“We will continue to voice our opposition to this ban and fight for the right of New Yorkers to make their own choices. And we will stand with the business owners who will be hurt by these arbitrary limitations,” Hoff said in a statement.

Enforcement will be carried out by New York City’s restaurant inspectors. Violations will carry a $200 fine.

Complying might prove complicated for some establishments.  Starbucks is trying to figure out whether the regulations bar it from selling its calorie-packed Frappuccinos in the 24-ounce size.  Another issue could be iced coffee, which many cafes sweeten with liquefied sugar. Customers might have to add the sweetener themselves.

Fast-food restaurants with self-serve soda fountains will be prohibited from giving out cups larger than 16 ounces, but people will still be allowed refills.

Manhattan pizza shop owner Vinnie Siena said halting sales of large sodas will hurt his already thin profit margin, unless he raises prices.  “I’m having a tough time as it is. They don’t want the little guy to survive, it seems,” he said.

Reprinted here for educational purposes only. By the Associated Press.  May not be reproduced on other websites without permission from The Denver Post.  Visit the website at


1.  Describe the ban New York City’s Board of Health approved this week.  (Be specific. To which businesses does the ban apply?  Which businesses are exempt?  Why?)
2.  When will the ban take effect?
3.  What penalties will imposed upon a business that does not comply with the ban?
4.  What is significant about the New York City ban?
5. Define the term “nanny state.”

6. Do you think this an example of the government having excessive control over the welfare of its citizens or is it an example of the government looking out for the well-being of its citizens? Explain your answer.

7. a) What types of behaviors should the government be able to tell you to do, or not to do?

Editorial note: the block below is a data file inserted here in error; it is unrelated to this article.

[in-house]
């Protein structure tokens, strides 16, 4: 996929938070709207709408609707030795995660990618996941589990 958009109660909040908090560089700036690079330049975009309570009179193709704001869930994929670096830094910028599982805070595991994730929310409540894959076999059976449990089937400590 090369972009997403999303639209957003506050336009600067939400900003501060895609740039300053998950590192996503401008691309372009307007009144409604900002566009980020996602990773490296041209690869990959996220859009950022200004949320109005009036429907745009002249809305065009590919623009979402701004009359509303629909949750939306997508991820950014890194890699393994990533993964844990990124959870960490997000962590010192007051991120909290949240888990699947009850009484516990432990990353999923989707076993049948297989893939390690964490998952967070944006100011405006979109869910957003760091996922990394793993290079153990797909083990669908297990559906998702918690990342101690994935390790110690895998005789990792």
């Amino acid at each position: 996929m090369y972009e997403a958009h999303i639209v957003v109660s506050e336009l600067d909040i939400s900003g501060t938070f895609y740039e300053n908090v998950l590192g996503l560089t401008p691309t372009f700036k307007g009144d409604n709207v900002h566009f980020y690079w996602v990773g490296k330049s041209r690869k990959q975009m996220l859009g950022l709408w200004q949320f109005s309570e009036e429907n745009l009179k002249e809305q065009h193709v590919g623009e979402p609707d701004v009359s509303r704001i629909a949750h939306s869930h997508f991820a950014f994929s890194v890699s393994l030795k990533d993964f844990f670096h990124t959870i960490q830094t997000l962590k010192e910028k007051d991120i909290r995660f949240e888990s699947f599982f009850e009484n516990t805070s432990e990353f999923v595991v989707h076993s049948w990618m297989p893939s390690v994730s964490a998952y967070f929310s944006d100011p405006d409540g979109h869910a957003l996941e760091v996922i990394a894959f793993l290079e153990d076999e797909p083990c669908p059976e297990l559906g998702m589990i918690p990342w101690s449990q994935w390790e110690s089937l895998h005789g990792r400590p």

b) Should these things be decided by the federal government, state government, county government, city government or the individual? Explain your answer. 

8.  After the Board of Health voted to enact the ban, Mayor Bloomberg tweeted that it was “the single biggest step any government has taken to curb obesity. It will help save lives.”  Do you agree?  Why or why not?
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Many New Yorkers wanted Mayor Bloomberg to bring his proposed large soda ban to the City Council (all of whom are elected officials).  However, knowing that the majority of voters opposed his proposed ban, the Mayor opted to bring this to the Board of Health (all of whom were appointed by the mayor).

New York City Board of Health (under the NYC Department of Health): (from

  • One of the world’s oldest and largest public health agencies, the NYC Department of Health has an annual budget of $1.6 billion and more than 6,000 staff. 
  • The 11-member Board of Health – appointed by the Mayor with the consent of the City Council – serve six-year terms.
  • Each Board member is a recognized expert, and the group represents a broad range of health and medical disciplines.
  • They serve without pay and, like judges, cannot be dismissed without cause.